1.) Collaboration. A partnership between social services and law enforcement, either on a municipal or national level, could decrease the unjust arrests of homeless people. Social services and law enforcement could collaborate to create new systems which divert the homeless from the criminal justice system. Educational programs could be also be created that teach law enforcement about people experiencing homelessness. This would improve interactions between the homeless and law enforcement, leading to less unjust criminalization (Aykanian and Lee). Lastly, programs could be created to connect homeless people recently out of the jail to needed services. These services could help the homeless with obtaining employment, housing, and government subsidies (Sarma and Brand).
2.) Prevention. One way to stop the criminalization of homelessness is to stop homelessness in general. This is a difficult task, but one of the most effective solutions to homelessness is the prevention of housing crises. Housing crises often occur when there is a lack of affordable housing, which leads to homelessness (“Prevent Homelessness.”). A way to get ahead of a housing crisis is to establish policies, which focus on providing enough affordable housing, as well as increasing frequency of housing status assessments. If the amount of accessible affordable housing increases, homelessness will decrease. Frequent housing status assessments on affordable housing units are vital. These assessments identify at-risk households. Knowing that a house is at-risk is very important, because the sooner it is discovered, the sooner the owner of the house can seek out supportive services and resources to address the state of their home. If these services are not quickly sought out, the crisis will only get worse and the owner could potentially lose their home (“Prevent Homelessness.”).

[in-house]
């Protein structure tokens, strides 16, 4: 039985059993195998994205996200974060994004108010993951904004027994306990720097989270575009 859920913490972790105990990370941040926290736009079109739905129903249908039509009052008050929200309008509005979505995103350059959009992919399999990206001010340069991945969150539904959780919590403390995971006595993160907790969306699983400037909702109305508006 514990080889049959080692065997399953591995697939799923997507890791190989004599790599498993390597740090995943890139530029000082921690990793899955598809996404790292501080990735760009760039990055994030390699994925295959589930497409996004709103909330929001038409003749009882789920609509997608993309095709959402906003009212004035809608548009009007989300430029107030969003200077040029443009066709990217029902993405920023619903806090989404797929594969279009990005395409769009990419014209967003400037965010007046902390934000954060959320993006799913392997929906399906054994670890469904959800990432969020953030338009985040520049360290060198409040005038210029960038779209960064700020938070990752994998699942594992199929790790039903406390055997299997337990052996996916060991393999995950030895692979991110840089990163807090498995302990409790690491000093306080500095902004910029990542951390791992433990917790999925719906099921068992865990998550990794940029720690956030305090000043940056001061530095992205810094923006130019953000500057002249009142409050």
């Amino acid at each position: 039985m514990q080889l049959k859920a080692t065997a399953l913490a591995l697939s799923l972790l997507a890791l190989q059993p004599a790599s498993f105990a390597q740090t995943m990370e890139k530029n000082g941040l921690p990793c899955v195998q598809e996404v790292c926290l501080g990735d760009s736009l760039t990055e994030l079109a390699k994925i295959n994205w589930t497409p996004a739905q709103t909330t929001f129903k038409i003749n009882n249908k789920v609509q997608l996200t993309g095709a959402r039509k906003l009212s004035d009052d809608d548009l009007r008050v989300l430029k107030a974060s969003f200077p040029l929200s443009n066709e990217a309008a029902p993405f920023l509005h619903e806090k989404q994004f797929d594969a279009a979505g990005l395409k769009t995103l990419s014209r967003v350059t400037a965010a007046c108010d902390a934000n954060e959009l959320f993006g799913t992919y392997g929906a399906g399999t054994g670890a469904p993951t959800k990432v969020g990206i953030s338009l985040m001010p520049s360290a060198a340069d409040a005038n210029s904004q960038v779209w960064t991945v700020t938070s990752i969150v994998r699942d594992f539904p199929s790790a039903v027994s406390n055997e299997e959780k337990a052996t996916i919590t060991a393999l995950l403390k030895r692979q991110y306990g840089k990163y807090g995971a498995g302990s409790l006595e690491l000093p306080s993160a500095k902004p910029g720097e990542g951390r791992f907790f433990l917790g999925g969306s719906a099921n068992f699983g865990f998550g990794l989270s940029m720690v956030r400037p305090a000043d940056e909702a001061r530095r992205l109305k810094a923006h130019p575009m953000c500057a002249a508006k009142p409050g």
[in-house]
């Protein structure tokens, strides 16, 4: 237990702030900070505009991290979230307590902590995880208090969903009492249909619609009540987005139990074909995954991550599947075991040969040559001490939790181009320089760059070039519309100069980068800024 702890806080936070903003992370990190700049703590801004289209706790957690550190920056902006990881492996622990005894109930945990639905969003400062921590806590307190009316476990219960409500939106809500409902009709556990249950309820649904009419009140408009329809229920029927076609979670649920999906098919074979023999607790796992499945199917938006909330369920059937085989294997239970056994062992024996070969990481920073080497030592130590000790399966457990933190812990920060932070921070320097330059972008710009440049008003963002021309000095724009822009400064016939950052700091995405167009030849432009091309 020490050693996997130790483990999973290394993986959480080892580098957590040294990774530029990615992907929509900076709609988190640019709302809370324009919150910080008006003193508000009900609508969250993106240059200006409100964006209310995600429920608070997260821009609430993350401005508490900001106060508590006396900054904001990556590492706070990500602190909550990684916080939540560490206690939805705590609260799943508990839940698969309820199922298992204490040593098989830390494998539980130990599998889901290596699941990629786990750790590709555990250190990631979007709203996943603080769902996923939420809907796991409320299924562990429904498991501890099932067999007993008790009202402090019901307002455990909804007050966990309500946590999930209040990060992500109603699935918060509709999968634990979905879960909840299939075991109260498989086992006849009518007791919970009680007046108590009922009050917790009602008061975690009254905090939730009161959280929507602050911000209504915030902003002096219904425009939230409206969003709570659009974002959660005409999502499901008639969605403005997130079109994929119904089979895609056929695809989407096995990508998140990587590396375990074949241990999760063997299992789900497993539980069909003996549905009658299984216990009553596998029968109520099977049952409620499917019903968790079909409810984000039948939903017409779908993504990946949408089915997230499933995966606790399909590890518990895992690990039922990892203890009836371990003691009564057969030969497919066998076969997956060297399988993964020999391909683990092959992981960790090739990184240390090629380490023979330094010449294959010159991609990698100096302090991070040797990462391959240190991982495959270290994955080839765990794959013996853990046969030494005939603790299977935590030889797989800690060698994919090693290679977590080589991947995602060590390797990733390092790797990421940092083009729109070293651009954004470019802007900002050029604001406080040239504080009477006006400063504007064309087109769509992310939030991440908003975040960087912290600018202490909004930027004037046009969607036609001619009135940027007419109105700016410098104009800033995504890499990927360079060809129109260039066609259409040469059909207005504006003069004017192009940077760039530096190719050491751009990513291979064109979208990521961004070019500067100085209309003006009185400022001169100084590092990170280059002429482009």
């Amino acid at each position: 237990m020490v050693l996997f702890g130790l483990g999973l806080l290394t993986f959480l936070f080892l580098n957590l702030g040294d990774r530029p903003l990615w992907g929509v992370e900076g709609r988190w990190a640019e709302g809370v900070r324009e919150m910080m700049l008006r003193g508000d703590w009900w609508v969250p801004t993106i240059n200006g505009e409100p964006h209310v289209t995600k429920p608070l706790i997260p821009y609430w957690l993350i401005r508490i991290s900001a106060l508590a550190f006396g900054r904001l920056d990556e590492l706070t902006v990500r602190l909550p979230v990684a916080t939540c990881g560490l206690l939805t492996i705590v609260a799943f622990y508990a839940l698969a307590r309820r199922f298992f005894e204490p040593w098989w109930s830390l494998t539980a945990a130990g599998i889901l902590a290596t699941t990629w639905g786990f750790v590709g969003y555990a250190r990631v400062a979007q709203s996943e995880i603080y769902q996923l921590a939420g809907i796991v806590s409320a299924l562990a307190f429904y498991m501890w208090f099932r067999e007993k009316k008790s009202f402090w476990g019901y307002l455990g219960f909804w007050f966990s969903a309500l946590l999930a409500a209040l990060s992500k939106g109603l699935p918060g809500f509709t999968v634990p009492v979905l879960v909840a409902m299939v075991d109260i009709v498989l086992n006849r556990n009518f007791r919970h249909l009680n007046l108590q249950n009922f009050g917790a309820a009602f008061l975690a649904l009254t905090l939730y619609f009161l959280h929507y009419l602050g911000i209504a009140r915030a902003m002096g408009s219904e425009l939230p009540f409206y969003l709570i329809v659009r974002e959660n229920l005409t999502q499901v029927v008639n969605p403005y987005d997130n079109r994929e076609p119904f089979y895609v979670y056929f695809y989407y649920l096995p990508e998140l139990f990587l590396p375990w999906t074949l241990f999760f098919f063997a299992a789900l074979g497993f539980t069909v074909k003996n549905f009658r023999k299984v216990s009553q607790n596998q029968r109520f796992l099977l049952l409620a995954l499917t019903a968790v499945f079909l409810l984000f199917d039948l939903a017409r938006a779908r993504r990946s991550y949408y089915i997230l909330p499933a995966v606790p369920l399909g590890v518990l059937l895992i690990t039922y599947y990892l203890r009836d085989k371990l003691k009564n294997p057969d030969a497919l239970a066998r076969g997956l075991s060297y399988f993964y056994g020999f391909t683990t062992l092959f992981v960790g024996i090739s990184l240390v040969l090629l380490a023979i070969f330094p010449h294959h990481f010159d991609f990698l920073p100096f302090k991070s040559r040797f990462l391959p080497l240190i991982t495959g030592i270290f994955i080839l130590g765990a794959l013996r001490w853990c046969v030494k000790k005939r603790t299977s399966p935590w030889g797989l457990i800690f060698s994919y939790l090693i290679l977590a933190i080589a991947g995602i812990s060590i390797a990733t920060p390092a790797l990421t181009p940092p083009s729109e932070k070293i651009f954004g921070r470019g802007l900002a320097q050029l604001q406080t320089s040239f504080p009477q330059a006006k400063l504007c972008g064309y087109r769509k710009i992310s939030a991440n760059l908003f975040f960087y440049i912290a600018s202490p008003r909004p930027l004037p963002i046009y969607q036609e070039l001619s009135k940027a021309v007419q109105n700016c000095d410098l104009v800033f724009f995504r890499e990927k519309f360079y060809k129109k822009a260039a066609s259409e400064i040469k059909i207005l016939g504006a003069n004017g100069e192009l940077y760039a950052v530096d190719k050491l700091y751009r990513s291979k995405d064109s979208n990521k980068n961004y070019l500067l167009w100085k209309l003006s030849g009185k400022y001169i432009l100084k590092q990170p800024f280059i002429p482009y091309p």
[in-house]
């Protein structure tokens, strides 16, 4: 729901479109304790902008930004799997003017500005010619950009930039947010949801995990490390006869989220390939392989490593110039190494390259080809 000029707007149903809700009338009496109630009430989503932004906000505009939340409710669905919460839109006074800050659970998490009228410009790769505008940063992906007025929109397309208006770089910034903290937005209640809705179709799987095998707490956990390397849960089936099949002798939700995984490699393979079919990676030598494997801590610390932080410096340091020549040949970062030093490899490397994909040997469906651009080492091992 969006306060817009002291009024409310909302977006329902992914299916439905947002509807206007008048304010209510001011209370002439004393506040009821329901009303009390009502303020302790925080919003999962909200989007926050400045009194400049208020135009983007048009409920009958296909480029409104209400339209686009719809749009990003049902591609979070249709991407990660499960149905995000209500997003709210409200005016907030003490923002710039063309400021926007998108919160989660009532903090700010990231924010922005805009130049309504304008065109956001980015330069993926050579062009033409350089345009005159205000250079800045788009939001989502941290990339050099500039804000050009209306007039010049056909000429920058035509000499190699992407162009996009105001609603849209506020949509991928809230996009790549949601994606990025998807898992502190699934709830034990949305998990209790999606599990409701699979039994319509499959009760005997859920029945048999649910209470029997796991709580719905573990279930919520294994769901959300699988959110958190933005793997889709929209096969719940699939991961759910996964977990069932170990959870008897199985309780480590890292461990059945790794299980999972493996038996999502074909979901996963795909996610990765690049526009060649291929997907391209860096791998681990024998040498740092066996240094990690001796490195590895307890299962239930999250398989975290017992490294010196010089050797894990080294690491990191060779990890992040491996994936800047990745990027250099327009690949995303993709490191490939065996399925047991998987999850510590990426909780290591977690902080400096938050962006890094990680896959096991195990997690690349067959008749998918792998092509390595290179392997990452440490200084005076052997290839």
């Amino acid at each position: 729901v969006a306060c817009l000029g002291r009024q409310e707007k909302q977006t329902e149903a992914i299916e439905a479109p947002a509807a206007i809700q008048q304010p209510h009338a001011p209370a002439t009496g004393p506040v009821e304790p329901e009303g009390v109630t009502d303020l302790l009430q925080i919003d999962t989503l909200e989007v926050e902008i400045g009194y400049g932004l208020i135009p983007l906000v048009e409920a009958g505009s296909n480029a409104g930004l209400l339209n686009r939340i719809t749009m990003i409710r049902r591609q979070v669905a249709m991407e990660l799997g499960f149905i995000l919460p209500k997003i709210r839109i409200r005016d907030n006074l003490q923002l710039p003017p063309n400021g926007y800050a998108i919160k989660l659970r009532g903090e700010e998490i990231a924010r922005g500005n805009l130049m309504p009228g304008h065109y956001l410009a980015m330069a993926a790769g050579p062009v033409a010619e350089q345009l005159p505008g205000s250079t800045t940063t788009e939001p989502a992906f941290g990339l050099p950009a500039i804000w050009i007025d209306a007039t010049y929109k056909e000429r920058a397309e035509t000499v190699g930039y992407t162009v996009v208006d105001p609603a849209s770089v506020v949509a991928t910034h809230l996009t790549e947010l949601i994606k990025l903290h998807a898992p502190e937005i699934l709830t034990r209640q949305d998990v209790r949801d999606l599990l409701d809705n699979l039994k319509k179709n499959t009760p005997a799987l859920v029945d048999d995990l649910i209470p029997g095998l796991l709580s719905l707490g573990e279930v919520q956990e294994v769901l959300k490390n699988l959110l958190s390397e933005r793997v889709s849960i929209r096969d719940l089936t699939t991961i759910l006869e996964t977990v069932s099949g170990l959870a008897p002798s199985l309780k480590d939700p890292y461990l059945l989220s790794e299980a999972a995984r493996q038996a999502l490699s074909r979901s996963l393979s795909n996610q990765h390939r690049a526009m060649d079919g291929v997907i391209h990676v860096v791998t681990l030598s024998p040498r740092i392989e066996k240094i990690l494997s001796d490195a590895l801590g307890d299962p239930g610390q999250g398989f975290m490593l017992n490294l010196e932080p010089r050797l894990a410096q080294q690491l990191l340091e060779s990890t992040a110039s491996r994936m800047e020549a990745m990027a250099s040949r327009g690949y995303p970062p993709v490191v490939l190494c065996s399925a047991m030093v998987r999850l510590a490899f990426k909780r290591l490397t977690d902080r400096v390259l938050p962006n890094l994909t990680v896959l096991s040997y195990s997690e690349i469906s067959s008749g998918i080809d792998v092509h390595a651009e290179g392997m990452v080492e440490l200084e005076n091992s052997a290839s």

Thank you very much for reading my webpage! In the comments section below, could you please provide feedback about how viable and constructive you think my solutions would be. Also, if you have any ideas for solutions, please feel free to comment them too!